While the largest U.S. company by market capitalization has a history of blowout quarters, many say the company’s meteoric rise so far this year has created unrealistic expectations. For the first time since December 2008, the stock fell more than 4 percent in back-to-back weeks.

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Fears Rise That Recovery May Falter in the Spring

By: Annie Lowrey

Some of the same spoilers that interrupted the recovery in 2010 and 2011 have emerged again, raising fears that the winter’s economic strength might dissipate in the spring.

Job Classifieds
Photo: Peter Dazeley | Photographer’s Choice | Getty Images

In recent weeks, European bond yields have started climbing. In the United States and elsewhere, high oil prices have sapped spending power. American employers remain skittish about hiring new workers, and new claims for unemployment insurancehave risen. And stocks have declined.

There is a “light recovery blowing in a spring wind” with “dark clouds on the horizon,” Christine Lagarde, managing director of the International Monetary Fund [cnbc explains] , said Thursday, at the start of meetings here that will focus on Europe’s troubles and global growth. Ms. Lagarde implored world leaders not to become complacent.

Forecasters have said that the trends point to a moderation of economic growth in the United States, but they still expect the recovery to continue this year. The slowdown in part reflects an unusually warm winter, which pulled forward economic activity, making January and February seem artificially good and perhaps making recent weeks look worse than they truly were.

Still, the breadth of the recent weakening of activity shows that the economy remains fragile, as is typical in the years following a financial crisis.

The Standard & Poor’s 500-stock index had been generally rising from last summer through March, but has fallen more than 3 percent since early April. Initial jobless claims had been on a long, slow fall since 2011, but have jumped about 6 percent in the last three weeks, according to a Labor Department report released Thursday.

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MF Global: The Untold Story of the Biggest Wall Street Collapse Since Lehman

There are plenty of lessons to be learned from MF Global, all of which we can count on Congress to ignore at the behest of Wall Street money until the next financial crisis.
April 20, 2012  |

Only on Wall Street can you bankrupt a company; misplace $1.6 billion of customers’ money; lose 75 percent of shareholders’ money in two weeks; speed dial a high priced criminal attorney and get a court to authorize the payment of your multi-million dollar legal tab from the failed company’s insurance policies; have regulators waive your requirements to take licensing exams required to work in the securities and commodities industry; have your Board of Directors waive your loyalty to the firm; run a bucket shop out of the UK; and still have the word “Honorable” affixed to your name in a Congressional investigations hearing.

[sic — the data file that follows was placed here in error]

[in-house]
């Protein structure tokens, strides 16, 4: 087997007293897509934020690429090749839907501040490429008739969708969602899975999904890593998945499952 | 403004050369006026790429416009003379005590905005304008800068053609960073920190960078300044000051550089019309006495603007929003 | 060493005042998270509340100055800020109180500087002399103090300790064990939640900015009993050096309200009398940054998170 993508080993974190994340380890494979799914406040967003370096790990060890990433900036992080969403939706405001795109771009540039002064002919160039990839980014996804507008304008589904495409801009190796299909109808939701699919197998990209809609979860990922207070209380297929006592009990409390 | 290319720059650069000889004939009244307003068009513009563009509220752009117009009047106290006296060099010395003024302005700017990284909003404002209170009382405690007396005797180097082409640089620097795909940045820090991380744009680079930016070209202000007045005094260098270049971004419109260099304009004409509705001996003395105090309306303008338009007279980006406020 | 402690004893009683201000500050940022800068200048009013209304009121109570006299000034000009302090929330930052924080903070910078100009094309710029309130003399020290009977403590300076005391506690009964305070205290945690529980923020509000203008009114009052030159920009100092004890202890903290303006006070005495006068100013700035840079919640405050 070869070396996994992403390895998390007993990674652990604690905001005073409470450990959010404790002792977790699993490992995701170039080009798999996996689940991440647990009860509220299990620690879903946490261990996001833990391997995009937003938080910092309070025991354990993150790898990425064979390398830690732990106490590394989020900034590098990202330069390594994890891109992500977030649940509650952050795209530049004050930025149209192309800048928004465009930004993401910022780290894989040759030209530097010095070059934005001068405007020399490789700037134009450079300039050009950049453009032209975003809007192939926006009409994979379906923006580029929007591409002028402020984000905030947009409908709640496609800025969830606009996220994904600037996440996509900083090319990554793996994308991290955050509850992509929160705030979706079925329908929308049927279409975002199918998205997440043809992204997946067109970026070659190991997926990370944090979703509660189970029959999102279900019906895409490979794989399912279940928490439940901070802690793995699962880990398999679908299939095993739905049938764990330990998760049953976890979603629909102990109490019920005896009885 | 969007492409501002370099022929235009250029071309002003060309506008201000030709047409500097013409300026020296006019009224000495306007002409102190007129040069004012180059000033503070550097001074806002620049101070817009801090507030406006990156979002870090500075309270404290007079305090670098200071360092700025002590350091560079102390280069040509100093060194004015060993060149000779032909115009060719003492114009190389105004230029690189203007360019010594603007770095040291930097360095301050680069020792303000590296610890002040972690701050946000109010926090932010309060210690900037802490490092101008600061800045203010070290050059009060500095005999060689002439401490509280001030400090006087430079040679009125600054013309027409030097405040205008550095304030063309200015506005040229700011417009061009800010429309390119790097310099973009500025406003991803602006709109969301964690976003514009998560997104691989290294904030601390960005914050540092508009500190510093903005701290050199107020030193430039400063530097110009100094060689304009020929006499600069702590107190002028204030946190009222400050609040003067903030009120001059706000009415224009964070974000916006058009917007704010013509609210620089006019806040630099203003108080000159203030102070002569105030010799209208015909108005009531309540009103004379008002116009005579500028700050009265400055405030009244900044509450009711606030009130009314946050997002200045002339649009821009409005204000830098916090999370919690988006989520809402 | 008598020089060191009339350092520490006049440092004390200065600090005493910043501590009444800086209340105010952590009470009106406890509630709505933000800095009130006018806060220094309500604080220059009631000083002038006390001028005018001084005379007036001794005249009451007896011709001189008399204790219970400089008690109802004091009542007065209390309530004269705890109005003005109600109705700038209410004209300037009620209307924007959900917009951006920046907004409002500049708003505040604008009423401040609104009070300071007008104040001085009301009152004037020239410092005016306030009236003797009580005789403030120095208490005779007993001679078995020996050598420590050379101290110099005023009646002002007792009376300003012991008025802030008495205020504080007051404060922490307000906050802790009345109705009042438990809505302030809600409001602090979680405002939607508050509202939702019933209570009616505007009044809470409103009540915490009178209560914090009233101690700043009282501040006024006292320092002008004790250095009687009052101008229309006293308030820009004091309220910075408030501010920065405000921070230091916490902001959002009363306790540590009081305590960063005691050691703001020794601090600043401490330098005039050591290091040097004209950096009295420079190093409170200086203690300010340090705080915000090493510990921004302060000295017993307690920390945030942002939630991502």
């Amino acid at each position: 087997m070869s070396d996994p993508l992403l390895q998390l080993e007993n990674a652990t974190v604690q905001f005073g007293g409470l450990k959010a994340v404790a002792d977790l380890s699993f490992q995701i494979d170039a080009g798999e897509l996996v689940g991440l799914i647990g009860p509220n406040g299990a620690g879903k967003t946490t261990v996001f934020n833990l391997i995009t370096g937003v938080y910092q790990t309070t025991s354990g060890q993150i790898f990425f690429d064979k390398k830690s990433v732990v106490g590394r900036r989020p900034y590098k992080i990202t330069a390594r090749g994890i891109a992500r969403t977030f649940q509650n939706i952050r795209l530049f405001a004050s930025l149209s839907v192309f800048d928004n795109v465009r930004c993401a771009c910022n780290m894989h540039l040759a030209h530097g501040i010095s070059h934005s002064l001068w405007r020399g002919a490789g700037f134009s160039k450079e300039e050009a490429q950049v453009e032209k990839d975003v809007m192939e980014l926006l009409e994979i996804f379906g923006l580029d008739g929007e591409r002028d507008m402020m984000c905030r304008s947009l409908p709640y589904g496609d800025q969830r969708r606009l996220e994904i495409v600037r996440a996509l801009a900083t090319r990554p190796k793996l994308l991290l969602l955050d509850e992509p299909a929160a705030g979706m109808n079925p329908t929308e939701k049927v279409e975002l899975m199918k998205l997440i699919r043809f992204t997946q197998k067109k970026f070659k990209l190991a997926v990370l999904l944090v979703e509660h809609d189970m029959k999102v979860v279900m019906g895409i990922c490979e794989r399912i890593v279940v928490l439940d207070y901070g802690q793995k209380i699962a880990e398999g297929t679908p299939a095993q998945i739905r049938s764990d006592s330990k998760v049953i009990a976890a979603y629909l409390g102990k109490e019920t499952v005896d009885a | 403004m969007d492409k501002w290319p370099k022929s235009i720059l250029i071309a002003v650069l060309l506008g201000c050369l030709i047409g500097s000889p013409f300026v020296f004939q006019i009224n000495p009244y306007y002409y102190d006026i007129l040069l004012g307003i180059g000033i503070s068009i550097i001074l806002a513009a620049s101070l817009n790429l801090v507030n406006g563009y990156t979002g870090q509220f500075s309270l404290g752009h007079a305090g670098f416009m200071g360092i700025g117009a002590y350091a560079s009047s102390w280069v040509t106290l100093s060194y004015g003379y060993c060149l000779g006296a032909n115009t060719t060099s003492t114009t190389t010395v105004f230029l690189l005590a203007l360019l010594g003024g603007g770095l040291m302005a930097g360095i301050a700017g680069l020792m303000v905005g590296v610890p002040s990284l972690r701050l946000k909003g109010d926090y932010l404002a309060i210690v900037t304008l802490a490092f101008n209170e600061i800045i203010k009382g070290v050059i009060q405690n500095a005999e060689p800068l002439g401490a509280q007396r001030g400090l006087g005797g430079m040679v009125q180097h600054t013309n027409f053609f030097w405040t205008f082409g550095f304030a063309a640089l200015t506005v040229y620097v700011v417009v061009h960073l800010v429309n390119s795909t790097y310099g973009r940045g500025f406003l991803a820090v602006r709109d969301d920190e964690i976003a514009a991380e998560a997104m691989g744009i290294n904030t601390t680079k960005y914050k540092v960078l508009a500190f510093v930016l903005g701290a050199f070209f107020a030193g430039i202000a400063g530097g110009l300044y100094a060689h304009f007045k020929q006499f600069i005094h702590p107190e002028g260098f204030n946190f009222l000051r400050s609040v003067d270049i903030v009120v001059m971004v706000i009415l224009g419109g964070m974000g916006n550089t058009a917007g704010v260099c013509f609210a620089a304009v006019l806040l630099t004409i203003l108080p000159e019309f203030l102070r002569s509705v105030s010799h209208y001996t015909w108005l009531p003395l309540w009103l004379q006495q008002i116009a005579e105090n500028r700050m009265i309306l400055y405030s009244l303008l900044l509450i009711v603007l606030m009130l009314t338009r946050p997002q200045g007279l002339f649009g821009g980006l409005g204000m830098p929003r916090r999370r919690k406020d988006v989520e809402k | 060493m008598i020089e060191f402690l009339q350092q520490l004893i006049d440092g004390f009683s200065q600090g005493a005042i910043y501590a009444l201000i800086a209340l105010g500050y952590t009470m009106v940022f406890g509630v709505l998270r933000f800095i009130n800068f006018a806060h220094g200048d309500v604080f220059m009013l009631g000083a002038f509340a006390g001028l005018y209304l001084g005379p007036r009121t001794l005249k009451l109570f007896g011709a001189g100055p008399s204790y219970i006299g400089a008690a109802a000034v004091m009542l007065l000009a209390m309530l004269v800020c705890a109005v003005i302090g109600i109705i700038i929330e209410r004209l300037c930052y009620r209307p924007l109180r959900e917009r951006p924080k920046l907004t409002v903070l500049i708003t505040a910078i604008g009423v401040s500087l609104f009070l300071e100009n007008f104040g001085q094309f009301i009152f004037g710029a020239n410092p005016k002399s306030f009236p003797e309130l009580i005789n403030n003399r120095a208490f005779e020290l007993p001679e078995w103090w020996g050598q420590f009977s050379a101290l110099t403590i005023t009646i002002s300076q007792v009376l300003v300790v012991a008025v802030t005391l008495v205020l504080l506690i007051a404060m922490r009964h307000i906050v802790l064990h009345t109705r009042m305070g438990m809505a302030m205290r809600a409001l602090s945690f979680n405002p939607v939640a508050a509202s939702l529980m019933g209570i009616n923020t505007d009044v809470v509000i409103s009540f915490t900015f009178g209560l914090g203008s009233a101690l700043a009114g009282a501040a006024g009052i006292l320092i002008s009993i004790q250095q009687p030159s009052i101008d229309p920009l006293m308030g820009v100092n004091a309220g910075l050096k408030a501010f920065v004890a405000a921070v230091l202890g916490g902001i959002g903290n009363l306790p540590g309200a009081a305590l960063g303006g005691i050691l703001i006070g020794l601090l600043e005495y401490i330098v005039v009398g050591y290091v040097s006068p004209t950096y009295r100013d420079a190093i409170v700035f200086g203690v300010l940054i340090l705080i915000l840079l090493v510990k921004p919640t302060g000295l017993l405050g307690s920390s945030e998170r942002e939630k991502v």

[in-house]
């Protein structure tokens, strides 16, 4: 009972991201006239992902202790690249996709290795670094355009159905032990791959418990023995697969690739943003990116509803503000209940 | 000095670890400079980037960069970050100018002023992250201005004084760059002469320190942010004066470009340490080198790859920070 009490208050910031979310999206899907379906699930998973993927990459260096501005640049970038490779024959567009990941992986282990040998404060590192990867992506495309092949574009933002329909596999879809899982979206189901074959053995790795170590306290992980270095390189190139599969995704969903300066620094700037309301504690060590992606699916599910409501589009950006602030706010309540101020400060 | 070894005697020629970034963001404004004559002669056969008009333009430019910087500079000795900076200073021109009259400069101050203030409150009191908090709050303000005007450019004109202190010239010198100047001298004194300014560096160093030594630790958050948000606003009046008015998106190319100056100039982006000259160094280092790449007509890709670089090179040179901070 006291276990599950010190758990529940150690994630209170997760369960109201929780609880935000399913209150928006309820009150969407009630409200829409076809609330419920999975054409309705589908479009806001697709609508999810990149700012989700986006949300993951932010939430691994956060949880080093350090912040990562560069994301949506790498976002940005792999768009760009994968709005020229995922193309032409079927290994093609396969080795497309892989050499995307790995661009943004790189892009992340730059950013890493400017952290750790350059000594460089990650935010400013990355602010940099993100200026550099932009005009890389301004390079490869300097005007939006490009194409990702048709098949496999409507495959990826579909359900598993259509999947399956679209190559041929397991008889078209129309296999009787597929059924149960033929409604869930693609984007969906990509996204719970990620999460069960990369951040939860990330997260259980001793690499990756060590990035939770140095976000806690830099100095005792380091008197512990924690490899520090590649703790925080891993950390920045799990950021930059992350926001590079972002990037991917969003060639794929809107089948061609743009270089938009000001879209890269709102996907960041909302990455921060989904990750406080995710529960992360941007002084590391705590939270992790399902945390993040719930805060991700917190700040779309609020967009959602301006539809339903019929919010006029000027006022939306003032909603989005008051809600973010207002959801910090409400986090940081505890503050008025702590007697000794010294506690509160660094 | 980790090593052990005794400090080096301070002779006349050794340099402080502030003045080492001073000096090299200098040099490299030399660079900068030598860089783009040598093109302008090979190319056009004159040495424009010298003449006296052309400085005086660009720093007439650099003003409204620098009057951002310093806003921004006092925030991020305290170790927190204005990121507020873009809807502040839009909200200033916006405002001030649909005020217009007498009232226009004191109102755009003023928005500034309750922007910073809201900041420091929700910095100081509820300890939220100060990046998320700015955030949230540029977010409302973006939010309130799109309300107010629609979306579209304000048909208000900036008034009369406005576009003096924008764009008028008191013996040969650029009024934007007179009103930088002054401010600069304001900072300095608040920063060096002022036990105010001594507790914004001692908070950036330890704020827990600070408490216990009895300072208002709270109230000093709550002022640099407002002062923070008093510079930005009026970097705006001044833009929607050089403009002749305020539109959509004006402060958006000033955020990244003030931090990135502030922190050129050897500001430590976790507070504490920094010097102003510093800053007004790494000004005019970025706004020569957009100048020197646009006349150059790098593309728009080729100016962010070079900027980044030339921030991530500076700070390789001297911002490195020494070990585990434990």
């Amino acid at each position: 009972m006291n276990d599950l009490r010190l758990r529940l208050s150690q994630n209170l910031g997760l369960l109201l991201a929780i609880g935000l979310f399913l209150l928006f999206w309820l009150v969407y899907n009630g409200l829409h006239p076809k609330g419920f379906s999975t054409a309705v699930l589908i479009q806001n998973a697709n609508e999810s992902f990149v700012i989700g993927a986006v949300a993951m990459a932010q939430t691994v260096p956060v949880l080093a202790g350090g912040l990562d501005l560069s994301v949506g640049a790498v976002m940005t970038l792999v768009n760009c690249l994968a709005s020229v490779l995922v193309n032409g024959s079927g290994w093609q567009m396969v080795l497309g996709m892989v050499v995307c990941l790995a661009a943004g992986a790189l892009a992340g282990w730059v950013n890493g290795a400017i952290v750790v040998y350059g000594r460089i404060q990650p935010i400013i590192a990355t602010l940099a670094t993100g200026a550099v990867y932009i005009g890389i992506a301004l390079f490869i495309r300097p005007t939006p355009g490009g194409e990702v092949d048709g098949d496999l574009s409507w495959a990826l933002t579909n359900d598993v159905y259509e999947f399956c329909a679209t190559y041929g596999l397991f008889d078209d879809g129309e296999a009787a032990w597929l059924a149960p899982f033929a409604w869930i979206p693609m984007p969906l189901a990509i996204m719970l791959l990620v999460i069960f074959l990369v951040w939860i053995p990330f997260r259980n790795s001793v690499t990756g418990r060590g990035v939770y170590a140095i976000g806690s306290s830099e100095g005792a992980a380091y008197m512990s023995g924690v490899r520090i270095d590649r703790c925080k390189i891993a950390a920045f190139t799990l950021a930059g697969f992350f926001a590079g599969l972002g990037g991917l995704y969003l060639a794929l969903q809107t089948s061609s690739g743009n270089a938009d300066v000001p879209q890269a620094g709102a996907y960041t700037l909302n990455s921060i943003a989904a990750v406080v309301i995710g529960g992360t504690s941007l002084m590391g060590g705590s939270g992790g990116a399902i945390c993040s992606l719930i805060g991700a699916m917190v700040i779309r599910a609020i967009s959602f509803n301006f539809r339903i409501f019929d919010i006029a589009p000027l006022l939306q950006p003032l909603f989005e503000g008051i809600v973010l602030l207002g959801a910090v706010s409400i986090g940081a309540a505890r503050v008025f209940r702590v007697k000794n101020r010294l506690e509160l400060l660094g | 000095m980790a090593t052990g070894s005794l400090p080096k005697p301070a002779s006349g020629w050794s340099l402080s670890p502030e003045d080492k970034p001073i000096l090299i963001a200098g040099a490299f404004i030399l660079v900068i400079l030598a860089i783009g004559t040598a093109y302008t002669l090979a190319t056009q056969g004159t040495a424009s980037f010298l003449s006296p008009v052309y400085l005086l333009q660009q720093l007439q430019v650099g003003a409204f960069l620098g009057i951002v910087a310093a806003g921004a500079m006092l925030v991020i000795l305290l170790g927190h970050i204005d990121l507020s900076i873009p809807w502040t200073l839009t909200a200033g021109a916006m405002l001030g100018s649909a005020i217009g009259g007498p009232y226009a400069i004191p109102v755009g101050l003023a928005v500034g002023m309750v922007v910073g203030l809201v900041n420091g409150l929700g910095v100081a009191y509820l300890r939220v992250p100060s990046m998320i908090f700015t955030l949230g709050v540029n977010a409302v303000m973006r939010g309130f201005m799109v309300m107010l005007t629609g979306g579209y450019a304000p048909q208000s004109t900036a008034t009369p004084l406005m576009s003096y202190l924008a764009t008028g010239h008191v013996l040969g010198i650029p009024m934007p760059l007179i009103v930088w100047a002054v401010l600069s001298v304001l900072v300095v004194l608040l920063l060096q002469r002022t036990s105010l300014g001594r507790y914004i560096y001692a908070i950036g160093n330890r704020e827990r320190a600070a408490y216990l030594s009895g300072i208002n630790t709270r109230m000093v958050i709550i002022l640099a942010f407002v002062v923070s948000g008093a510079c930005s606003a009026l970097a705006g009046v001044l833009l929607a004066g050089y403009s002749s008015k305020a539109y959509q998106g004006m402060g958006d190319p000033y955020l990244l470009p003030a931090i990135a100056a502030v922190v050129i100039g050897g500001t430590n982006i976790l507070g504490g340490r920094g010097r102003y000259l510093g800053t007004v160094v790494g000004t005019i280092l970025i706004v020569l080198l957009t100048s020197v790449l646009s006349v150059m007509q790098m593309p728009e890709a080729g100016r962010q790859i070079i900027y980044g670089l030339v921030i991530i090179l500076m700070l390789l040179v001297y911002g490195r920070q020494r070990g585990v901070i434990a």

This is not a flashback to the rotting financial carcasses of 2008. This putrid saga has been playing out in five Congressional hearings since December with the next episode scheduled for Tuesday, April 24, before the Senate Banking Committee under the auspicious title: “The Collapse of MF Global: Lessons Learned and Policy Implications.” (The title might more appropriately be, “MF Global: Lessons  Never Learned and Policy Implications of a Wild West Financial System Just One Trade Away from the Next Taxpayer Bailout.”)


Read Full Article Here



Dutch prime minister says austerity talks collapse

April 21, 2012, 11:29 a.m. CDT

THE HAGUE, Netherlands (AP) — The ruling Dutch minority government was on the brink of collapse Saturday after anti-EU lawmaker Geert Wilders torpedoed seven weeks of austerity talks, saying he would not cave in to budget demands from “dictators in Brussels.”

New national elections that will be a referendum on the Netherlands’ relationship with Europe and its ailing single currency are now all-but-certain.

But before Prime Minister can tender his resignation — possibly as early as Monday — he must consult with allies and opposition parties on how to run a caretaker government that will have to make important economic decisions in the coming weeks and months.

“Elections are the logical next step,” Rutte said.

Opposition leader Diederik Sansom of the Labor Party joined others across the political spectrum in calling for new elections as soon as possible.

“In the meanwhile, we in parliament will take responsibility for a careful budget in 2013,” he said.


Read Full Article Here


Wars and Rumors of War

UN approves Syria monitor mission

Published on Apr 21, 2012 by

The UN Security Council has unanimously adopted a resolution that authorizes an initial deployment of up to 300 unarmed military observers to Syria for three months to monitor a fragile week-old ceasefire in the country’s 13-month old conflict.

The Russian and European drafted resolution said that deployment of the UN observer mission, which will be called UNSMIS, will be “subject to assessment by the Secretary-General [Ban Ki-moon] of relevant developments on the ground, including the cessation of violence”.